Tom - you are correct in stating that drymounting is helpful when working with large prints. We're talking about 5x7 contacts - hardly a large print. Even an 11x14 isn't that large, and can display more than adequate flatness when properly framed.
Fair enough, I didn't have the size of prints mentioned in the thread in mind when I made the post.
Originally Posted by TheFlyingCamera
Scroll down to The Test paragraph, it states dry mounting protects the print better than not dry mounting.
This is why I was asking John his reason for not dry mounting.
dry mounting can also harm prints if it is not done right.
both over heating+nasty stuff impregnating the emulsion,
and if non-archival tissue is used ... it will cause harm in that way as well.
i dry mounted images when i was a college student, for 1 out of 7 semesters
(window mounted the other 6 semesters ) ... and now, only 23 years later,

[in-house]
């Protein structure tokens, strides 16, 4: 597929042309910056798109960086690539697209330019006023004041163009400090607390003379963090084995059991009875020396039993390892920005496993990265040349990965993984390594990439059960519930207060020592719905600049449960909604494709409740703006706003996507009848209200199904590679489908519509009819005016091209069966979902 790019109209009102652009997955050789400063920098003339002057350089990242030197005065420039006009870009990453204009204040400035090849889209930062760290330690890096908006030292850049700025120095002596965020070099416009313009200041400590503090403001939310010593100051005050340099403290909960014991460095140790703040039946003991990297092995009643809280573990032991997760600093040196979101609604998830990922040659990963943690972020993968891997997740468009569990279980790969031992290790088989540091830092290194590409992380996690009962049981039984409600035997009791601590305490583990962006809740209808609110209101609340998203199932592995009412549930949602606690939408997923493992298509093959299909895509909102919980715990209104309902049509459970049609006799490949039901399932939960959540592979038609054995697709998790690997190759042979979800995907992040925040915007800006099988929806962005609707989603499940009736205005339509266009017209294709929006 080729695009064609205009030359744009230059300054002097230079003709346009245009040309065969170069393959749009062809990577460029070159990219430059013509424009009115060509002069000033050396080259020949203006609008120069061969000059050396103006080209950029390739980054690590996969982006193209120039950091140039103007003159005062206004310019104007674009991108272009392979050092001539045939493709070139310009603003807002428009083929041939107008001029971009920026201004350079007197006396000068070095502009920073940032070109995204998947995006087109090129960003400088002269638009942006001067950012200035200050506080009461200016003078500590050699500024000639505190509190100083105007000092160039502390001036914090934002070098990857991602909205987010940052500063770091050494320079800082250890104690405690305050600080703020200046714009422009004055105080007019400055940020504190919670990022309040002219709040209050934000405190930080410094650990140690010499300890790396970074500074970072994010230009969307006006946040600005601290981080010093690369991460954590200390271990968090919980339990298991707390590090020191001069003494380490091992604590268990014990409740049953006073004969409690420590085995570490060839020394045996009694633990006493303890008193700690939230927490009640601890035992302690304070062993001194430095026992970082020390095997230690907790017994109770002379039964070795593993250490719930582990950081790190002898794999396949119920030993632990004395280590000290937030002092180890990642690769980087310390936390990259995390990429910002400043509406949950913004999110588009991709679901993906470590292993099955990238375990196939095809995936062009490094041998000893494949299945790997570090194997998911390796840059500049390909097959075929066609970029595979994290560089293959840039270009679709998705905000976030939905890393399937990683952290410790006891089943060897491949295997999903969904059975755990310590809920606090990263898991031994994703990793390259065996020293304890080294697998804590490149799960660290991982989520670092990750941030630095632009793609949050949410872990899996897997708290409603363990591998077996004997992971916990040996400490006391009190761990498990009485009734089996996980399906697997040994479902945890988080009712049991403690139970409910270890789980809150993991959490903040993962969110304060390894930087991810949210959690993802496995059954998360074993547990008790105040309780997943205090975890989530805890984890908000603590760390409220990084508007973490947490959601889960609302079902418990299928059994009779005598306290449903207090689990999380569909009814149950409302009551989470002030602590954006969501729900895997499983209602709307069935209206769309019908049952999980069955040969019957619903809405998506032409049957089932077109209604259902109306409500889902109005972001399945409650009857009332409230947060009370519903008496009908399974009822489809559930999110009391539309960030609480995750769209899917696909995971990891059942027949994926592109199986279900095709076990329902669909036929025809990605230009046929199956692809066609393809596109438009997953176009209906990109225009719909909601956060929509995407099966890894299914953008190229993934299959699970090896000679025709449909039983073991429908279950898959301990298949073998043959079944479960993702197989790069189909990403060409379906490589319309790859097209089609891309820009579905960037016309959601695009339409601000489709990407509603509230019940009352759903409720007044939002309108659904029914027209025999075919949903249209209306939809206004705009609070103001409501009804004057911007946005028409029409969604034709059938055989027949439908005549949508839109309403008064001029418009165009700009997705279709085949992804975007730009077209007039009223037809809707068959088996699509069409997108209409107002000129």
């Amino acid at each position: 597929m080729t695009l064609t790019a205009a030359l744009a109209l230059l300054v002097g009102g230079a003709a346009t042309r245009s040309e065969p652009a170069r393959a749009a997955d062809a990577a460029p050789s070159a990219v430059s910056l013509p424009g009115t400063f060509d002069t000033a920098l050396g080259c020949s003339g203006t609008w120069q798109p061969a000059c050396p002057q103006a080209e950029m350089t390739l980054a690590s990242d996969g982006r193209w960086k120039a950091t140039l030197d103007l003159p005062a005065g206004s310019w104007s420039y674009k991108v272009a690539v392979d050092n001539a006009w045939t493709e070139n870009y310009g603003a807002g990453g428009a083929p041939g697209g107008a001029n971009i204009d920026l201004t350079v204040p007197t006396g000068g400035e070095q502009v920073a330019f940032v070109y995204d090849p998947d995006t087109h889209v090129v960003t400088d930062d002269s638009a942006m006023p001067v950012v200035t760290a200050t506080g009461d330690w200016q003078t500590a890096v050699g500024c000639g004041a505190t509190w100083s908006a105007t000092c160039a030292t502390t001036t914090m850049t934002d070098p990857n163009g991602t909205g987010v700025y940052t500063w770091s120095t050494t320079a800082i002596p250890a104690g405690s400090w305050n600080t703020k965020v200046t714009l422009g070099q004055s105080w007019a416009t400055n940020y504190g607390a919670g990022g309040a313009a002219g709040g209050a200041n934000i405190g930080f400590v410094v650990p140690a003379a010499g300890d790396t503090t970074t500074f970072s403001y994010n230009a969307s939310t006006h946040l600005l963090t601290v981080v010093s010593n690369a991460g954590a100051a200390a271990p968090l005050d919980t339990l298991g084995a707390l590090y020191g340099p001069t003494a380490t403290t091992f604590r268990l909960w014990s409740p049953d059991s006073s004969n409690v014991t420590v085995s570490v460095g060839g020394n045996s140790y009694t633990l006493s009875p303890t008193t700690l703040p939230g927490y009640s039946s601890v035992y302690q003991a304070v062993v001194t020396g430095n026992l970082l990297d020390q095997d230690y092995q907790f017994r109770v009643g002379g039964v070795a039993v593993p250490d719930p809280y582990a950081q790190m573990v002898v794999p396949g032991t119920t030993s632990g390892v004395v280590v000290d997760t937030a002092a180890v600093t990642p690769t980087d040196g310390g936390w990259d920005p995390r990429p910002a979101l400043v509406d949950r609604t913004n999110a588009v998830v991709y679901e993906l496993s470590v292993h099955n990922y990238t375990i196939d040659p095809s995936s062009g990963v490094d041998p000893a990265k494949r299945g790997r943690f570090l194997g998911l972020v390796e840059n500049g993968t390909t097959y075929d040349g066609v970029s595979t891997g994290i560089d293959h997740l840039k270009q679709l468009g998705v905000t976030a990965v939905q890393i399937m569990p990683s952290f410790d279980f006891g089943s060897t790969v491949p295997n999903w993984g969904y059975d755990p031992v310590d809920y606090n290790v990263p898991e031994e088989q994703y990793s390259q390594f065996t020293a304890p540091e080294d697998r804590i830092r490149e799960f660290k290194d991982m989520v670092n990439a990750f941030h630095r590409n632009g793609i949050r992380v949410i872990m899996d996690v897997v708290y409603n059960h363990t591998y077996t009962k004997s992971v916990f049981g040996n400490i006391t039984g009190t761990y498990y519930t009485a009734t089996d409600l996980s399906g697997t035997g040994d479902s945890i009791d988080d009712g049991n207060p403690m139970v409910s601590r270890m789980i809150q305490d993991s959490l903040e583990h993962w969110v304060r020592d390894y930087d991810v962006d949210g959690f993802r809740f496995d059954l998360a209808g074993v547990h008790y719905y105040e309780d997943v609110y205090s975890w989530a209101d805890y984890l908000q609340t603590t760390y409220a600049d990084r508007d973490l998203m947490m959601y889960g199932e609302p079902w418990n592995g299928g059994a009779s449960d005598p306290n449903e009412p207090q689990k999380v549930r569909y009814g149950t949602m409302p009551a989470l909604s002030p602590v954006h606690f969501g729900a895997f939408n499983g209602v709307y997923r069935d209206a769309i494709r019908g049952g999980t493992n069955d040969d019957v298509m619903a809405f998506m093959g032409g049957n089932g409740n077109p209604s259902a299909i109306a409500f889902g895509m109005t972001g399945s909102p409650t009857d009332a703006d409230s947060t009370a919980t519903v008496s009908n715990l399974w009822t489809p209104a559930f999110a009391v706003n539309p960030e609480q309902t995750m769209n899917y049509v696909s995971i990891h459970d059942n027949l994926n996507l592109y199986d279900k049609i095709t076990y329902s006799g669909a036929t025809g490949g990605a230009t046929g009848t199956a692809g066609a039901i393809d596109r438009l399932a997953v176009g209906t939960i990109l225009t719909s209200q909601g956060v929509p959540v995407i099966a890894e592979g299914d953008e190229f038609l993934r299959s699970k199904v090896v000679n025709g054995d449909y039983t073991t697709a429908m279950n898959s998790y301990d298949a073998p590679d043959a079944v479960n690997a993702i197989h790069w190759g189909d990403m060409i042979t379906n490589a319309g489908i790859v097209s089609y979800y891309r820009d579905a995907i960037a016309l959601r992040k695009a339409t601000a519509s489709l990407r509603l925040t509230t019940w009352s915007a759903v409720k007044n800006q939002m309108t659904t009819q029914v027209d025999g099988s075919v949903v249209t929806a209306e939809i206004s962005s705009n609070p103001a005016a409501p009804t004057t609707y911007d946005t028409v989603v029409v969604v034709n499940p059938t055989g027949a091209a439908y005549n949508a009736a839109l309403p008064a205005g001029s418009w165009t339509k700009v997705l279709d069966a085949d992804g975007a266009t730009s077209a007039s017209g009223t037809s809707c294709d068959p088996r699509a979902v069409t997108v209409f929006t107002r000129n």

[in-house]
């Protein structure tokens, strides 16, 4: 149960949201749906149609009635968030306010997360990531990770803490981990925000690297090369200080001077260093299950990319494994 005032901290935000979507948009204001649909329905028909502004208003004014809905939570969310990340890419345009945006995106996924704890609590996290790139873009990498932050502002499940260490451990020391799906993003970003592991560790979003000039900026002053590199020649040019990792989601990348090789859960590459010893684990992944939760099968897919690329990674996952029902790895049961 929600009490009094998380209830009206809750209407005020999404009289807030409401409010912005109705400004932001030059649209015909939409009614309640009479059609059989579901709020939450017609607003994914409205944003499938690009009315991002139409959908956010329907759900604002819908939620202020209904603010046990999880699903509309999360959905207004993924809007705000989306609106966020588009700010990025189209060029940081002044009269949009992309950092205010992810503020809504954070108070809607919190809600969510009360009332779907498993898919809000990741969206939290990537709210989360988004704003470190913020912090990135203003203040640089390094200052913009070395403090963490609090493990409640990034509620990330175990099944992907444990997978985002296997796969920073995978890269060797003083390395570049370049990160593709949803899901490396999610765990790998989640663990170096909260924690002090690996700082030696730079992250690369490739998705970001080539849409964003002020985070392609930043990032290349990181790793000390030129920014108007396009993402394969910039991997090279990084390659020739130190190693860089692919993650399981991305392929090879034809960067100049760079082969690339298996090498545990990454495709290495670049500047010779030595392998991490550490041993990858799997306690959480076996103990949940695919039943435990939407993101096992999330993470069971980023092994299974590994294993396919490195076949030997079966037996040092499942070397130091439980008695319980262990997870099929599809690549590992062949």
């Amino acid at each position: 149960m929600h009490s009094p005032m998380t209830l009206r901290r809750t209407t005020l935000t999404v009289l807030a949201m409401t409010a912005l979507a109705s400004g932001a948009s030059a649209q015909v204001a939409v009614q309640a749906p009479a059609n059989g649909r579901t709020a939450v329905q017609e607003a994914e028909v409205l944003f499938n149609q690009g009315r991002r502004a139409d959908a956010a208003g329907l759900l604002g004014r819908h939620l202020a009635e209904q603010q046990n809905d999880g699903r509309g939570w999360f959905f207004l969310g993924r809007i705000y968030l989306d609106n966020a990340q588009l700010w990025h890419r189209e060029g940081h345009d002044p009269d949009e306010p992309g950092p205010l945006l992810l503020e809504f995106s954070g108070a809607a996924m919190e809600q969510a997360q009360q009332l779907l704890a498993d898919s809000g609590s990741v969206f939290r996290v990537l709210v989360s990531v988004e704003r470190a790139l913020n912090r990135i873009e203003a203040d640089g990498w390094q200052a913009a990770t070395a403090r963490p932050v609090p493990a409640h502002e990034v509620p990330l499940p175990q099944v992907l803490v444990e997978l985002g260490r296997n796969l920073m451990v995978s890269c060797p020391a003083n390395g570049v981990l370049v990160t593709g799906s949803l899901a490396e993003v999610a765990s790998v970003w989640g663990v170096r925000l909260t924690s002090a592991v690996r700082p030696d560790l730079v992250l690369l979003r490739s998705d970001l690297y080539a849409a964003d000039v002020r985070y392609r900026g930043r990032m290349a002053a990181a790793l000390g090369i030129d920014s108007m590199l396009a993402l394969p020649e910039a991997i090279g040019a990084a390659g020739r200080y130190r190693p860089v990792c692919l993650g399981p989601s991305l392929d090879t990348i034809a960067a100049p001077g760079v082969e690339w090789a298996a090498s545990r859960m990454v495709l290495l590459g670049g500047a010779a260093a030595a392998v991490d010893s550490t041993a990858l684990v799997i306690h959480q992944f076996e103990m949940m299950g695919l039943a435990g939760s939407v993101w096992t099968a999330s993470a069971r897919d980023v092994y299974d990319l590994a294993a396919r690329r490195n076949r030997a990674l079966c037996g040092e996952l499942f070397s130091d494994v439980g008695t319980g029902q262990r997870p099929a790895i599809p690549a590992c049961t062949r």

all the dry mounted prints i had have released from the boards and the tissue is stuck to the back of the prints ....
yes, i used archival mount tissue, and a press that was set correctly,
and no the prints were not stored in adverse+humid or extra dry conditions ...
i don't really see a need to dry mount ... and neither do galleries / frame shops who
i have worked with over the years ..
but then again ... your mileage will always vary from what is stated on the sticker in the window ..
thanks for sharing your experiences.
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I'm aware of all the "archival" issues. My oldest drymounted prints go back 40 years. I did not have a press then so I used a steam iron. (no water)
Still mounted flat and firm today. The only time I had lifting problems was when I used foam core. I've since learned to mount with foam core but try to avoid it anyway. Now Mr. Weston was know to use some pretty cheap cardboard. Nobody seems to be turning them down though. I like the look of a flat mounted print so I do it.
I think there's an awful lot of ego involved in thinking that museums would prefer an unmounted print for archival purpose.